Thursday, October 14, 2010

Trillanes amnesty: the Filipino's spectacular society-level tolerance for IMPUNITY

Disappointing indeed. Hong Kong's expression of disappointment over the flaccid action taken by the Philippine Government on people found accountable for the deaths of eight tourists as a result gross incompetence comes in the wake of a similarly moronic granting of amnesty to "Senator" Antonio Trillanes and a mob of "soldiers", who also put civilian lives at significant risk as they stormed business establishments brandishing high-powered military weapons.

Consistent.

That is one word to describe how President Benigno "Noynoy" Aquino III's administration fixates to its focus on cronies and family members fat and content by selectively applying the softly-softly treatment to people who have done significant damage to the Philippines as a result of their hollow-headed ill-thought-through "initiatives".

Some of the excuses being bandied around by the esteemed officers of our so-called "Republic" are among the lamest I have come across even relative to the banal lameness of the Pinoy society we all know and love:

(1) Trillanes and his bozos have "suffered enough".

Cute. That's Philippine emo politics at its finest. That the good "Congressman" Lorenzo Tanada, author of House Resolution 524 granting amnesty to "Senator" Antonio Trillanes and his posse of bandits would cite the glacial pace at which the Philippine civilian and military criminal justice systems work makes his proposition even more pathetic.

First of all, I wonder now why any "resolutions" coming from Congress or "proclamations" coming from the President did not instead address that underlying problem. Rather than work with the system we work around it. And as we can observe today, that ethic overstepping proper procedure is reflected even at the top most echelons of our government.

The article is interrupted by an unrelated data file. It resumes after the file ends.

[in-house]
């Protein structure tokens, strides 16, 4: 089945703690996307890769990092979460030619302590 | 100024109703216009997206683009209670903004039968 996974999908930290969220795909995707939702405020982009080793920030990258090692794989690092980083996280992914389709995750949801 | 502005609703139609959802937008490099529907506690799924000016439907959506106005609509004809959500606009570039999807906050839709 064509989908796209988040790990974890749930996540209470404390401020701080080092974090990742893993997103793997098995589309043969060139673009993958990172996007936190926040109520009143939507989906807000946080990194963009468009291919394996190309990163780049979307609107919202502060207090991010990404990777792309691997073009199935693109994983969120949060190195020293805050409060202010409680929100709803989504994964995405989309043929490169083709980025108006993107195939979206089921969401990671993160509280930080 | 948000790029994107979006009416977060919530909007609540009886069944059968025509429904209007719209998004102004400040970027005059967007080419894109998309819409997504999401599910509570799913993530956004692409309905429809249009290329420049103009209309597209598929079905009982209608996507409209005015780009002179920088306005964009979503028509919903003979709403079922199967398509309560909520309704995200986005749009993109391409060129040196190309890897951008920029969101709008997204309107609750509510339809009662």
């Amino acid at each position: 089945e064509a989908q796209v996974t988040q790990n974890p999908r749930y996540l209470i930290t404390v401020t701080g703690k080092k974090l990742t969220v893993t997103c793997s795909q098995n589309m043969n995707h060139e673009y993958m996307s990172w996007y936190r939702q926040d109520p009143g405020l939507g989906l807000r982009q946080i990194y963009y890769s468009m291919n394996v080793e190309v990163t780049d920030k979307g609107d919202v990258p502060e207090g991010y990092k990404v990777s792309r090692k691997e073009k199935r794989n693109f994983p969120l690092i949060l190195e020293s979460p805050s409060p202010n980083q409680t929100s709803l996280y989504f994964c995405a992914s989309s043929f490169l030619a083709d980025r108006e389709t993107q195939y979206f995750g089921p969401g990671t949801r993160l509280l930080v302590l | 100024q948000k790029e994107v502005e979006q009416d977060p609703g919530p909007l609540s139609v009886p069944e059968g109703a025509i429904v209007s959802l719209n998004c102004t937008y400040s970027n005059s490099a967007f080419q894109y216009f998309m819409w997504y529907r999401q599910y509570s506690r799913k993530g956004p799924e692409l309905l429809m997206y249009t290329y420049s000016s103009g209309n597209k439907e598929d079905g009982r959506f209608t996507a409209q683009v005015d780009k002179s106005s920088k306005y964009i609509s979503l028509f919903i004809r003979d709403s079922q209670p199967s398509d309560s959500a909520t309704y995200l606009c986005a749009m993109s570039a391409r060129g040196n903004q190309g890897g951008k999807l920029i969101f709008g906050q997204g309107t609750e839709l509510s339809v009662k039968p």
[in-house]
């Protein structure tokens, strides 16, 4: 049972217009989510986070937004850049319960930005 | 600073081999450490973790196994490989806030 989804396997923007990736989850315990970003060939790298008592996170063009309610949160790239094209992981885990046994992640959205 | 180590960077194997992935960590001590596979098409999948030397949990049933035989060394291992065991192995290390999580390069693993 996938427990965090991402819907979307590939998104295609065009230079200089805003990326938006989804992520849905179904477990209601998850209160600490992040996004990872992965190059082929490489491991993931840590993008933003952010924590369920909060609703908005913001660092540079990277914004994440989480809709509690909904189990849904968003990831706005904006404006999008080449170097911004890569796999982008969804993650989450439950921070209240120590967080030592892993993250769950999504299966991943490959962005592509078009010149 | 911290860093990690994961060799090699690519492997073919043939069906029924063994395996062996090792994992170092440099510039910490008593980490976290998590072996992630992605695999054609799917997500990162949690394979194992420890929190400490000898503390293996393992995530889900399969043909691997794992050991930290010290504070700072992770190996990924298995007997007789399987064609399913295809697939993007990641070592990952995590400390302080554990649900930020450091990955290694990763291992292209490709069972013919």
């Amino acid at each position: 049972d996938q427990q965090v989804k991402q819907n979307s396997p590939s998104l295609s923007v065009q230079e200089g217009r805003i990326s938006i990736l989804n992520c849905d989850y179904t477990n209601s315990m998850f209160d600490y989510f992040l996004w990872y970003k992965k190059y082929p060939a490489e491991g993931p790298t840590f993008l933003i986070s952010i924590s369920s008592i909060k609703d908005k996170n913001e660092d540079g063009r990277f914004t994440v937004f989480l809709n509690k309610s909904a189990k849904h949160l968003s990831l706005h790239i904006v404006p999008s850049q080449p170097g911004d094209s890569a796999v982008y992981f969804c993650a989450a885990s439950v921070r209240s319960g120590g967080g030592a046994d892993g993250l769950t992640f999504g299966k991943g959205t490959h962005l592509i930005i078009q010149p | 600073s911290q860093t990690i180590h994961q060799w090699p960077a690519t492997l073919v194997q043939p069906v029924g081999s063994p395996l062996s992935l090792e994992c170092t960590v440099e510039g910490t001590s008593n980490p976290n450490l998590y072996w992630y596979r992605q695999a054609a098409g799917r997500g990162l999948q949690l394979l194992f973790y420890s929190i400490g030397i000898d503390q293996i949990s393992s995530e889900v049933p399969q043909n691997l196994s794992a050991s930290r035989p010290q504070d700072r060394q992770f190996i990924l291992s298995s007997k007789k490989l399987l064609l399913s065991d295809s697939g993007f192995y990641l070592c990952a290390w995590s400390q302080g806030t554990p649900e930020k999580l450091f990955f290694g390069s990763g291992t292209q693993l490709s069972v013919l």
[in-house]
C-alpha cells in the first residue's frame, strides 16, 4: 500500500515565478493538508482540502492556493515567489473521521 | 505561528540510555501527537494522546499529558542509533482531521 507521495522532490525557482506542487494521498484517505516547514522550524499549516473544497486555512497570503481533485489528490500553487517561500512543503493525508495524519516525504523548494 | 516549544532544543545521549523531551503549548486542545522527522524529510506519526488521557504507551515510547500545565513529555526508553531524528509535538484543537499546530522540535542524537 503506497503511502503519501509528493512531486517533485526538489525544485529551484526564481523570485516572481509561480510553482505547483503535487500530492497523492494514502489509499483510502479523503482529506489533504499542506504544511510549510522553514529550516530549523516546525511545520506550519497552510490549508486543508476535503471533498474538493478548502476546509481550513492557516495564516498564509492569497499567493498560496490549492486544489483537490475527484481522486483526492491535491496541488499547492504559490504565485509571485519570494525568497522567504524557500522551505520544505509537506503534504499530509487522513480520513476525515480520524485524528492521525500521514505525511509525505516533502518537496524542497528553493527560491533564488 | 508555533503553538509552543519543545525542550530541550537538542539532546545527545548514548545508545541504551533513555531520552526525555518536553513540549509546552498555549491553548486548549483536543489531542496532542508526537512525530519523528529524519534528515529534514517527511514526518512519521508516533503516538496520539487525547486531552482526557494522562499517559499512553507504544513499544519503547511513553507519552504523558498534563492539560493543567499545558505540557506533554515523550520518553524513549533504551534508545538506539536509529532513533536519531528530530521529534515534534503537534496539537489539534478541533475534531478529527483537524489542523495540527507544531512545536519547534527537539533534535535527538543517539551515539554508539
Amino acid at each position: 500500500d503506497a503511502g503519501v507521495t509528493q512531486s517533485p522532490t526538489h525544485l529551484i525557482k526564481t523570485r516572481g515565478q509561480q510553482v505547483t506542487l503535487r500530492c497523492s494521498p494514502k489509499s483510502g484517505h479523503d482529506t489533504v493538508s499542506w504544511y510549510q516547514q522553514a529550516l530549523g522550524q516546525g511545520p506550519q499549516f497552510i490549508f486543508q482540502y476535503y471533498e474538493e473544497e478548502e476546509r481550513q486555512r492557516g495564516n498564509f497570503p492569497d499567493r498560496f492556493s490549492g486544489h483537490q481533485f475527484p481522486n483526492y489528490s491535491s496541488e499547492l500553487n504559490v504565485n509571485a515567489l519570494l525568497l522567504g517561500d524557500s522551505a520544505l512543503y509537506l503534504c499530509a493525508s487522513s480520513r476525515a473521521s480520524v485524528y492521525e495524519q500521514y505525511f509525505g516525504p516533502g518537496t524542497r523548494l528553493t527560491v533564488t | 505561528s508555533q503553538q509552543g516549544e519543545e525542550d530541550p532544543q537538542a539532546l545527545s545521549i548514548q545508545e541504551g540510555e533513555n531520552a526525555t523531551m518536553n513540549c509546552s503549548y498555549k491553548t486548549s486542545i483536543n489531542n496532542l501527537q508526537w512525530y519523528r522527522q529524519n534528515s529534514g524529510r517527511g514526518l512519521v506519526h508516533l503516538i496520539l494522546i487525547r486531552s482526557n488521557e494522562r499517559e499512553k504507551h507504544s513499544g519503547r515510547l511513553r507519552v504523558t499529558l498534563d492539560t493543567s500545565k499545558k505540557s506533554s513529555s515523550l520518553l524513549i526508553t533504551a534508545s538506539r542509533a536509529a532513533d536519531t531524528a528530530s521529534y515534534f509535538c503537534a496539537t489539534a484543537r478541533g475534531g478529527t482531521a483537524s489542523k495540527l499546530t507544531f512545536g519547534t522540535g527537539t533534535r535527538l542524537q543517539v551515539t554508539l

Second, If these bozos had indeed "suffered" due to the ineffective processes of our civilian and military justice systems, then somebody who is responsible for these processes must also be held accountable for that "suffering" Trillanes et al supposedly sustained. For that matter, how about all those other poor sods who also have cases languishing in the system? They don't get this sort of "amnesty", do they?

(2) The Government is yielding to "clamors" coming from "certain sectors of society".

What and who constitute these "certain sectors of society". Cite specifics plez. According to Noynoy his "boss" is the Filipino people. So I am curious as to what he means by "certain sectors" of society. Does this imply that said "certain sectors" are representative of the "Filipino people"? Explain, plez.

And get this: Congress concur. I say that is a concurrence to a spectacular tolerance for the same old garden variety impunity that Filipinos have always been renowned for. Impunity, indeed, is a key pillar of our collective character as a people, and the Trillanes pardon is but another one of many MANY manifestations of this dysfunctional character.



And guess what: ALL Filipinos by virtue of the mandate they had granted to these "Congressmen" to represent them in matters of state are COMPLICIT to this tolerance for that nefarious trait of ours.

In summary, ladies, gentlemen, and tambays of our sad country, perhaps we should step back and think (I know it goes against our national grain, but thinking is what underpins productive action):

What exactly is going on here?
If we want to respect the rule of law, if we want to bow to the court, we should wait for the court decision [...]

The above is the wistful lament of Senior State Prosecutor Juan Pedro Navera who along with four other colleagues spent the last seven years building a case for the conviction of Trillanes and his mob of mutineers.

1 comment:

  1. President Noynoy said that there was a clamor to grant amnesty. Not even the pseudo survey giants managed to release a press release campaign about it.

    ReplyDelete

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